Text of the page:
The megacity of Lagos: patience has reward

Lagos is not only the largest city in Africa, but also one of the most densely populated cities of the world. No one knows exactly how many people live there, but estimates range between 18 million and 20 million—roughly. In this great confluence of diverse cultures there are seven New Apostolic congregations.

The annual temperature measures around 27 degrees Celsius, but it doesn’t get much colder at night. It is quite a strenuous prospect to live here. Added to this is a pronounced megacity climate: Lagos is an economic hub, the banking and financial centre of the country. Everything moves at a loud, hectic, fast-paced tempo. Everything about this city is “mega”! Numerous universities and training institutions make it a cultural centre. The international airport and three sea ports make it the most important traffic junction of the nation. Lagos has everything that millions of people need. Of course, not all of them can afford everything. The contrast between rich and poor is enormous.

The city functions

And yet it is more than impressive that such a megacity even functions in the first place! Until December 1991, Lagos was the capital city of Nigeria, before Abuja assumed the position. At that time Lagos numbered just over five million inhabitants—and today there are an estimated 18-20 million! This rapid and immense growth also holds a great deal of explosive social force.

Seven New Apostolic congregations

New Apostolic congregations also exist in this megalopolis, juxtaposed with many other churches and worldviews. The most central of these congregations are Ikeja Central, which is part of Greater Lagos—and also home to the headquarters of the New Apostolic Church—and Lagos Central. The other congregations are Surulere, Satellite, Papa Ashafa, Akowoujo, and Majidun. In total, some 1,000 New Apostolic members attend divine services here. Attending divine services is extremely difficult during the week, however, alone because of the city traffic: at times our brothers and sisters need to travel for up to two and a half hours just to get into the city. And yet they do manage to find the time and make these efforts. It is most impressive to see how resolutely these members stand by their Church.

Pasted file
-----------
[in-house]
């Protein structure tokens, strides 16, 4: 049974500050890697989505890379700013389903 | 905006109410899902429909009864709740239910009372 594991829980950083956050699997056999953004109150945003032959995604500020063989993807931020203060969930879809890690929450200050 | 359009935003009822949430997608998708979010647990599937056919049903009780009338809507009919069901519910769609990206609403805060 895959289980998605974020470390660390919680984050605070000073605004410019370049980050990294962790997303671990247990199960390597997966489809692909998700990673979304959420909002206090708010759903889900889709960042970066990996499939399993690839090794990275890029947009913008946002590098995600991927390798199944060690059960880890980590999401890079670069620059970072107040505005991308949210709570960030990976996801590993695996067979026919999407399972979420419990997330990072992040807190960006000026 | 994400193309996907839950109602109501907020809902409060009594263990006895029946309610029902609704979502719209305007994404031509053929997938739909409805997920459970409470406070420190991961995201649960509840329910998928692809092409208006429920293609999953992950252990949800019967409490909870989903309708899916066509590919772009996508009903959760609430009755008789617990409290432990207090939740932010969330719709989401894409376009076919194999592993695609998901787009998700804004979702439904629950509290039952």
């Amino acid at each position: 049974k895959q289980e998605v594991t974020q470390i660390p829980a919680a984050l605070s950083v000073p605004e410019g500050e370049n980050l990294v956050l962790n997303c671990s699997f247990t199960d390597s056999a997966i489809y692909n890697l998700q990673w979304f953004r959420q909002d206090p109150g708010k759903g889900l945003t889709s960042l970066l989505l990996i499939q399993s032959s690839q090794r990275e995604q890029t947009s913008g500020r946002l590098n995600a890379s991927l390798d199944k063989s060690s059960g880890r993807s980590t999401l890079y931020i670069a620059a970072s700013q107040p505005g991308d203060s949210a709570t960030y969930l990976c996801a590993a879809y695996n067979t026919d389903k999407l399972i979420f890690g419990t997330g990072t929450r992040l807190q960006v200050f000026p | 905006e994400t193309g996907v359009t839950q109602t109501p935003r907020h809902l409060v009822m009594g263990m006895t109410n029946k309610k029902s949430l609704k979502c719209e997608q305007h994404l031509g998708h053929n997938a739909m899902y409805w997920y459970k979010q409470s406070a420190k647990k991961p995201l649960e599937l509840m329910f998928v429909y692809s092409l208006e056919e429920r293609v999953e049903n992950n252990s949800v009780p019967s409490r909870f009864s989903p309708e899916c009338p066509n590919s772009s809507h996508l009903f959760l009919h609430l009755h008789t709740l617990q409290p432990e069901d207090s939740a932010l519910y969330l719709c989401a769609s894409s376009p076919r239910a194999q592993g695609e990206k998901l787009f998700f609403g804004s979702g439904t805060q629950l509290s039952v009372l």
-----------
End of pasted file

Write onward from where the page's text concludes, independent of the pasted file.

Refugees are also attending

This city is home to a veritable conglomerate of all ethnic groups represented throughout Nigeria, and many of them speak their own languages. Most of the time these include Ikbo, Hausa, and Yoruba. The official language is English, which is the only way they can all understand one another to some degree. In addition to the many residents, there are also many refugees living here, most of them from Congo. They comprise the majority in the congregation of Lagos Central. For this reason the divine services there are most often conducted in two languages, namely English and French. It was not so long ago that the congregation was located near a notorious market where people could buy almost anything—including drugs, weapons, and human organs!

Patience has reward

In the other congregations in Lagos, the divine services are predominantly conducted in English. When many Yoruba-speaking members are present, the service is conducted in Yoruba. This is the case in the congregation of Surulere, for example. This is the founding congregation in Lagos. Even its name is interesting: Surulere means: “Patience has reward”—and that is also how our brethren there live their faith.

Rented quarters versus a church building

While all the other congregations in Lagos gather in rented quarters, the congregation of Ikeja Central has its own church building. Spoiled ears would likely take some time getting used to the divine services in the rented premises: at times there are also several other congregations, of all sorts of denominations, conducting their own services in the multi-storey buildings. These are often very loud, since the sermons are mostly disseminated outside the buildings with loudspeakers…

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Peter Johanning
Nigeria, International, Congregational life